Alaska governor accepts reduced dividends, upholds most vetoes

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Alaska Gov. Mike Dunleavy speaks at a news conference in Anchorage, Alaska, Tuesday, Aug. 13, 2019. Dunleavy signed a bill providing for $1,600 permanent fund dividends on Monday, but upheld line-item vetoes. (Mark Thiessen/AP Photo)
Alaska Gov. Mike Dunleavy signed a bill on Monday that provides permanent fund dividends of $1,600. He vetoed funding to reimburse municipalities for school construction debt, as well as to pay for Medicaid.

And he said in a recorded statement that he expects to call a third special session this fall solely to pay another roughly $1,400 dollars per Alaskan in PFDs, which would bring the total dividend to the amount matching the formula in a 1982 state law.

“If I had the authority to add more money to the budget for a full PFD, I would,” he said. “However, only the Legislature, by constitution, can appropriate these funds. The Legislature has once again denied the people of Alaska the full statutory PFD.”

Dunleavy, a Republican, signed House Bill 2001, which would have reversed nearly all of the roughly $400 million the governor vetoed from the state budget in June.

But Dunleavy again vetoed just over half of that money.

He also vetoed $5 million in Alaska Marine Highway System funding that the Legislature attempted to add.

Listen to Mike Dunleavy’s update on the state’s budget:

Dunleavy said the cuts are necessary to bring what the state spends in line with what it raises.

“Reforms have been initiated to make services and programs such as Medicaid, the University of Alaska and the Alaska Marine Highway system more efficient and more sustainable,” he said.

The vetoes also include all state funding for public radio and TV, as well as $3 million for unfilled village public safety officer positions.

This time, Dunleavy did not veto funds for the Alaska State Council on the Arts and to promote agriculture. These reversals are on top of previous decisions to agree to fund senior benefits, the University of Alaska, early learning and legal services.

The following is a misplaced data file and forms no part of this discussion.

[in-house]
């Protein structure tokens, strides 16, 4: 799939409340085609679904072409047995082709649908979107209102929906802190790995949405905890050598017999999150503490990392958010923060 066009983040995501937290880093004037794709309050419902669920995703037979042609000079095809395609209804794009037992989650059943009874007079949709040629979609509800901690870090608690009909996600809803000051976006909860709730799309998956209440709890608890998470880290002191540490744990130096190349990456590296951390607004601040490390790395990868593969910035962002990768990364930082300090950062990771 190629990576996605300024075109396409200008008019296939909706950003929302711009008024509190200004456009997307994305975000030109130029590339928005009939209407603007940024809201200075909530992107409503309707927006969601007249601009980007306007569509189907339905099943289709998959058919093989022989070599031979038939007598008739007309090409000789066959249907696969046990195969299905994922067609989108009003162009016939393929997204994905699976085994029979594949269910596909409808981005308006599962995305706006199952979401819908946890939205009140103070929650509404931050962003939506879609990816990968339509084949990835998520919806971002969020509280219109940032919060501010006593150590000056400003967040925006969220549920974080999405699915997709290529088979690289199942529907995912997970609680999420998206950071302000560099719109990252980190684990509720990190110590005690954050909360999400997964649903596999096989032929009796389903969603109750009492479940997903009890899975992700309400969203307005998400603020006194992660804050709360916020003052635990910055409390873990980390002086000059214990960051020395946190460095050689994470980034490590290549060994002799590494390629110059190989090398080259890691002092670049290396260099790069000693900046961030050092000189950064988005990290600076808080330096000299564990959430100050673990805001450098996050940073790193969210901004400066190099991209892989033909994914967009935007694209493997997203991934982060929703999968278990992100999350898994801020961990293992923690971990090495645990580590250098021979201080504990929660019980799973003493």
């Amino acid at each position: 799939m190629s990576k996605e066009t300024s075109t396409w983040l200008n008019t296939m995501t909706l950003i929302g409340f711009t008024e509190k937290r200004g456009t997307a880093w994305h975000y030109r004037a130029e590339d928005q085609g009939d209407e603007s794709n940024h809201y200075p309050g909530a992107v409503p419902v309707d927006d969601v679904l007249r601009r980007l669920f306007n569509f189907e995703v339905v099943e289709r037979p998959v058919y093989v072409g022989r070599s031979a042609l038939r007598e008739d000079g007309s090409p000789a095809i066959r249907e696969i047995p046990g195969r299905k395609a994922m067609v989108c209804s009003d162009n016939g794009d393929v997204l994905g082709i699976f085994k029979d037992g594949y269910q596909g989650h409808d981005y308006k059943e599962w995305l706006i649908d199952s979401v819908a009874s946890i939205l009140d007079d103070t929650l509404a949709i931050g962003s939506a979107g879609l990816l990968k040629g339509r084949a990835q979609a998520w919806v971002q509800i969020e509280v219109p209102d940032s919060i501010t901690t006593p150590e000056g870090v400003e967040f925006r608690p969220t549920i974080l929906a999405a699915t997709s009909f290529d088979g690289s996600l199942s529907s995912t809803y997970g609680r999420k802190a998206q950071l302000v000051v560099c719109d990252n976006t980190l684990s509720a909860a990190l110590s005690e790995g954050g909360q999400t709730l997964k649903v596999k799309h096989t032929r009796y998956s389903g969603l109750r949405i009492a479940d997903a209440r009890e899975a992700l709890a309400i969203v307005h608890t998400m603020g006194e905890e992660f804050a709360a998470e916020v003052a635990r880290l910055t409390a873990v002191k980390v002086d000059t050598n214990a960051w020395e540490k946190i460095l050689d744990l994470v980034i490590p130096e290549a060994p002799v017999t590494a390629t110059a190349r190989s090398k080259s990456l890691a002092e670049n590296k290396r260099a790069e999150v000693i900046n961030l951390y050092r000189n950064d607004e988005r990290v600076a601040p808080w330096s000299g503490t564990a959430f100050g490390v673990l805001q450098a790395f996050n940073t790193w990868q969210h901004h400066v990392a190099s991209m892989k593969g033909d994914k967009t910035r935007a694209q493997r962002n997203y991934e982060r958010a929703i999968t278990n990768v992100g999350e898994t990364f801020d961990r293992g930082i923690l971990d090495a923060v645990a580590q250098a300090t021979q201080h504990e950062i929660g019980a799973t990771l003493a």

House Speaker Bryce Edgmon said the Legislature had heard the people of Alaska when it voted to restore the funds.

“I think there should be appreciation for the funds that the governor restored,” he said. “But keep it in mind that the Legislature took unprecedented action of having to  put most of the vetoed items back into legislation and put it before the governor a second time. And this was done without the help of the governor or his staff.”

Edgmon is a Dillingham independent who leads a House majority that includes Democrats, Republicans and independents.

Dunleavy also vetoed more than $5.5 billion in transfers from the permanent fund’s earnings reserve to the constitutionally protected portion of the fund.

Sitka Republican Sen. Bert Stedman expressed disappointment and said he hopes Dunleavy considers agreeing to protect the funds in the future.

“We need to take the long view for the permanent fund, for future generations of Alaskans, and not short-term gratification of, ‘Me now, give me the biggest check you can give me’ and not worry about our future,” Stedman said.

Dunleavy said he wants to work with Alaskans, legislators and stakeholders on writing next year’s budget.

Related stories from around the North:

Canada: MLAs in Canada’s Northwest Territories expect ‘hectic’ sitting ahead of territorial election, CBC News

Finland: Finland’s new gov breezes through no-confidence vote over its agenda, Yle News

Sweden: Swedish government unveils proposed spring budget, Radio Sweden

United States: Alaska governor cites public response in veto reversals, Alaska Public Media

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Andrew Kitchenman, Alaska Public Media & KTOO - Juneau

Andrew Kitchenman, Alaska Public Media & KTOO - Juneau

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